May 2019 - Mating season frenzy

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Sea turtles mating in Argostoli bay

Hi everyone, we’re back! It’s great to be back in Kefalonia as we get ready to start the new season. There’s some exciting changes in store this year, with both Argostoli and Lixouri projects changing accommodation. The leadership team is growing in number as more of us arrive each week, and we’re all hands on deck to prepare everything for the arrival of our first volunteers in a few weeks’ time. When we’re not busy at the accommodation, we’ve been patrolling the Argostoli harbour and observing the increasing amount of turtle activity as mating season progresses.

Wildlife Sense researcher observes interacting sea turtles

Nesting may not have begun yet, but it can’t be far away – if you’ve been keeping up to date with our Facebook page you’ll have seen that we’ve been super lucky to see turtles mating all around the harbour. There were mating pairs everywhere we looked on Sunday, including a pair that drifted right up to the harbour wall. Turtles mate for several hours at a time, spending a considerable amount of that time below the surface, and so a pair can drift all the way across the harbour. With so many males in the crowded harbour it’s rarely a private affair. We saw a lot of intruders trying to muscle in on mating pairs, sometimes up to 3 other males targeting the same pair. Male turtles have long hooked claws on their front flippers, which help keep them anchored to their partner’s carapace when they’re being bothered by intruders. Testosterone levels are through the roof during mating season, which turns the males’ plastrons soft and spongy as another aid for sticking to their partner.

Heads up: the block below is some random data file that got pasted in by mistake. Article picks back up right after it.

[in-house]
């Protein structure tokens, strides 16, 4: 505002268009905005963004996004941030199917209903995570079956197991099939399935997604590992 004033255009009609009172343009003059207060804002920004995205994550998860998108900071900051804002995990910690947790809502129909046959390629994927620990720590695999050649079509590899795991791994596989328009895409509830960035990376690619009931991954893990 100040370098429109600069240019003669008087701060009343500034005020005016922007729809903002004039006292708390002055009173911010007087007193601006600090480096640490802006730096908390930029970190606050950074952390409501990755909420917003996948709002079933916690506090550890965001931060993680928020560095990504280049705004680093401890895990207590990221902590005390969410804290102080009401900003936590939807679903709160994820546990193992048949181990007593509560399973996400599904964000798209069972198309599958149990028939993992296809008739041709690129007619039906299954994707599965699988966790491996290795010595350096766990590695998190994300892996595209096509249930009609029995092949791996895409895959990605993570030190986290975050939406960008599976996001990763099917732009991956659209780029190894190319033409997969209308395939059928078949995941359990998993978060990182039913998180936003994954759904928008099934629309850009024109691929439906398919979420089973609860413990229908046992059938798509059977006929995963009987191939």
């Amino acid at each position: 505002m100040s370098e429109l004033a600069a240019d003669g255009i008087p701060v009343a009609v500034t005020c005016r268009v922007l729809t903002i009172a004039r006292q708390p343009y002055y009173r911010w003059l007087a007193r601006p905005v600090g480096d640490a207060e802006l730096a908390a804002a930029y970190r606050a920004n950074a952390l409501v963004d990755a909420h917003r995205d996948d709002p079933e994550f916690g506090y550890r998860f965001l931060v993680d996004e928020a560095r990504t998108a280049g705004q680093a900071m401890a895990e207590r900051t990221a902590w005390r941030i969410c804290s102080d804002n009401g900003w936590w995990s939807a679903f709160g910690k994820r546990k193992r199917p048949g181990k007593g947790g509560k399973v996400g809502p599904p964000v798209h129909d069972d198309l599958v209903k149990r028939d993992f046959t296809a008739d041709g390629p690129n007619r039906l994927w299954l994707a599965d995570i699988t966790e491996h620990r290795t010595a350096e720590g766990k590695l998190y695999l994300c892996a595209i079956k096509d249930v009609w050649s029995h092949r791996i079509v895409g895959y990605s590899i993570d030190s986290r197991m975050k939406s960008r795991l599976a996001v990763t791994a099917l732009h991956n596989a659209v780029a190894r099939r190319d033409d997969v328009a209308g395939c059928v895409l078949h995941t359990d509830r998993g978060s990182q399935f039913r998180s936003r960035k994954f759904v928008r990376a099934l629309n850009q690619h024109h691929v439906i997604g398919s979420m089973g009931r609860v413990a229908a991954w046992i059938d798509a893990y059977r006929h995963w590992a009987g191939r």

Researchers tagging male sea turtle in Argostoli harbour

On Friday we held our first tagging event. Over a very productive few hours, the team were able to tag 7 new turtles, finishing with the largest living male tagged by the project (newly christened as Falco). This giant has a curved carapace length of over 91cm, with a curved width eclipsing the length of a lot of smaller turtles! Over the weekend we saw one of the males we had marked on Friday mating successfully, which was incredible to witness. Wildlife Sense have now tagged 187 different turtles, and with so many more untagged swimming around we hope to reach 200 very shortly.

Three sea turltes mating in Argostoli bay

Lastly, we also celebrated an important birthday this week (happy birthday Annya!) in true Wildlife Sense fashion – with a beautiful turtle-shaped cake. Stay tuned here and on our Facebook for more updates (and birthdays) over the next few weeks as we count down to the start of the 2019 season.

 

Written by Simon

Tags: Argostoli, sea turtle